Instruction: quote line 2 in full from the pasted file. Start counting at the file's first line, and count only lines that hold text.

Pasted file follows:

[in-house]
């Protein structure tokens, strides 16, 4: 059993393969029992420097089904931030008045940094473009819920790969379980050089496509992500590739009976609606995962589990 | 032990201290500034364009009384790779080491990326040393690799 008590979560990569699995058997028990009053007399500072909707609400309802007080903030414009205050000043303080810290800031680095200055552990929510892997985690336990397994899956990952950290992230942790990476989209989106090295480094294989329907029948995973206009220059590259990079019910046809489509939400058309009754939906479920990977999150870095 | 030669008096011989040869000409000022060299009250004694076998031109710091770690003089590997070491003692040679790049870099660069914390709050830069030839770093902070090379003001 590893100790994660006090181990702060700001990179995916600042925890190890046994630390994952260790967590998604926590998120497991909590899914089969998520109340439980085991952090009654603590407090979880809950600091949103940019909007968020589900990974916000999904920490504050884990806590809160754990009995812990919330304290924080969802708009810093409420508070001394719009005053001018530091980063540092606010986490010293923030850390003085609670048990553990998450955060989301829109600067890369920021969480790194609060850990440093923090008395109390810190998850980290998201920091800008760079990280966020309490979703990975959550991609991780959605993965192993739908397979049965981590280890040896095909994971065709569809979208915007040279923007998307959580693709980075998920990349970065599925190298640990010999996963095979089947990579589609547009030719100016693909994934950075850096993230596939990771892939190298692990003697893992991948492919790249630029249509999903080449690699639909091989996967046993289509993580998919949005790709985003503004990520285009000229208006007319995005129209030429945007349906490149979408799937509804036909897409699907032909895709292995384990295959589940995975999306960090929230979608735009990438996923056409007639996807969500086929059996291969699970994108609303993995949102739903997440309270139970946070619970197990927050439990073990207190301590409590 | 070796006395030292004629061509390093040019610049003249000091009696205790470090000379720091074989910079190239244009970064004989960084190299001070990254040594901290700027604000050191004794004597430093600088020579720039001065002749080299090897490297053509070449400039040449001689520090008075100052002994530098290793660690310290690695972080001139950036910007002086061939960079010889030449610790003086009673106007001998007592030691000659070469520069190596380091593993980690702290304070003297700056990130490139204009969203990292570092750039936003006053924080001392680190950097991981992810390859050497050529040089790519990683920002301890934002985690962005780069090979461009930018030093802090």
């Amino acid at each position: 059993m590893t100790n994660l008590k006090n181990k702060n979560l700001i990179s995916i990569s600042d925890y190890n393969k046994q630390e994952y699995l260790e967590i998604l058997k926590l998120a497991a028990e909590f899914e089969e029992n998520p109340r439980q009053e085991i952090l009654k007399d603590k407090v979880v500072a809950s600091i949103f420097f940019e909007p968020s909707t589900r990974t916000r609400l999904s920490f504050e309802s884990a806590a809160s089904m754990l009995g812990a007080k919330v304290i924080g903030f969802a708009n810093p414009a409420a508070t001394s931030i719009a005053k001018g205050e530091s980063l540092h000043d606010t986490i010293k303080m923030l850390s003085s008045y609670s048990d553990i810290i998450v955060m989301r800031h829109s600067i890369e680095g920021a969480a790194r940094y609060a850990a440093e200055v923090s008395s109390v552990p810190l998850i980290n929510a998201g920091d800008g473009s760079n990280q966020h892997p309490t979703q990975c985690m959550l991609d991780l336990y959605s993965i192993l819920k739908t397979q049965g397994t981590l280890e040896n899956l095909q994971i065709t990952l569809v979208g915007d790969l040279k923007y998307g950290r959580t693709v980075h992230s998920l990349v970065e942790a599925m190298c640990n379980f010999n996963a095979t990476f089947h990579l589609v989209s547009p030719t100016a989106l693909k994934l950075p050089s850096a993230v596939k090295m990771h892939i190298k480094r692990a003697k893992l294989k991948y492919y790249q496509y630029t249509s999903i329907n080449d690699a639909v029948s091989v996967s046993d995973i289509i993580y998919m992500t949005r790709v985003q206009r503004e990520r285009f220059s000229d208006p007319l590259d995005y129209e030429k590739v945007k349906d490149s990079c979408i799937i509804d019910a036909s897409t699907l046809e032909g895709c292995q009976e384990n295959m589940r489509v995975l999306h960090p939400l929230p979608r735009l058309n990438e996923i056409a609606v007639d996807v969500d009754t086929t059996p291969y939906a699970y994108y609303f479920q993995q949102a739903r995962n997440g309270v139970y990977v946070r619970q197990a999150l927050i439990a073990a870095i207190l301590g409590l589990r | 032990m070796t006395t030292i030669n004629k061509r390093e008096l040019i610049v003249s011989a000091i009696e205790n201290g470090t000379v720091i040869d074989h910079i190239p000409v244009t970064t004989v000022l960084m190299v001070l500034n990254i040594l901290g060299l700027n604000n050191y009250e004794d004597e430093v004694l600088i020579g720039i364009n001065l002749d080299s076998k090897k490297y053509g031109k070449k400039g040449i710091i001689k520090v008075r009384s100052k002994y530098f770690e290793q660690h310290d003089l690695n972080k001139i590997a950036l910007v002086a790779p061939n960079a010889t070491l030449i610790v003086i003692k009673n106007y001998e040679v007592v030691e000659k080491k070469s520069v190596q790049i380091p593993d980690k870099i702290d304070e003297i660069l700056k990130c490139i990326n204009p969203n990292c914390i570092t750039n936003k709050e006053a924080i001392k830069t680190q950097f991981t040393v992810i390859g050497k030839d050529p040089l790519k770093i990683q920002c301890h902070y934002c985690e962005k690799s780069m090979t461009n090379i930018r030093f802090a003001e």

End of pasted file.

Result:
């Protein structure tokens, strides 16, 4: 059993393969029992420097089904931030008045940094473009819920790969379980050089496509992500590739009976609606995962589990 | 032990201290500034364009009384790779080491990326040393690799 008590979560990569699995058997028990009053007399500072909707609400309802007080903030414009205050000043303080810290800031680095200055552990929510892997985690336990397994899956990952950290992230942790990476989209989106090295480094294989329907029948995973206009220059590259990079019910046809489509939400058309009754939906479920990977999150870095 | 030669008096011989040869000409000022060299009250004694076998031109710091770690003089590997070491003692040679790049870099660069914390709050830069030839770093902070090379003001 590893100790994660006090181990702060700001990179995916600042925890190890046994630390994952260790967590998604926590998120497991909590899914089969998520109340439980085991952090009654603590407090979880809950600091949103940019909007968020589900990974916000999904920490504050884990806590809160754990009995812990919330304290924080969802708009810093409420508070001394719009005053001018530091980063540092606010986490010293923030850390003085609670048990553990998450955060989301829109600067890369920021969480790194609060850990440093923090008395109390810190998850980290998201920091800008760079990280966020309490979703990975959550991609991780959605993965192993739908397979049965981590280890040896095909994971065709569809979208915007040279923007998307959580693709980075998920990349970065599925190298640990010999996963095979089947990579589609547009030719100016693909994934950075850096993230596939990771892939190298692990003697893992991948492919790249630029249509999903080449690699639909091989996967046993289509993580998919949005790709985003503004990520285009000229208006007319995005129209030429945007349906490149979408799937509804036909897409699907032909895709292995384990295959589940995975999306960090929230979608735009990438996923056409007639996807969500086929059996291969699970994108609303993995949102739903997440309270139970946070619970197990927050439990073990207190301590409590 | 070796006395030292004629061509390093040019610049003249000091009696205790470090000379720091074989910079190239244009970064004989960084190299001070990254040594901290700027604000050191004794004597430093600088020579720039001065002749080299090897490297053509070449400039040449001689520090008075100052002994530098290793660690310290690695972080001139950036910007002086061939960079010889030449610790003086009673106007001998007592030691000659070469520069190596380091593993980690702290304070003297700056990130490139204009969203990292570092750039936003006053924080001392680190950097991981992810390859050497050529040089790519990683920002301890934002985690962005780069090979461009930018030093802090």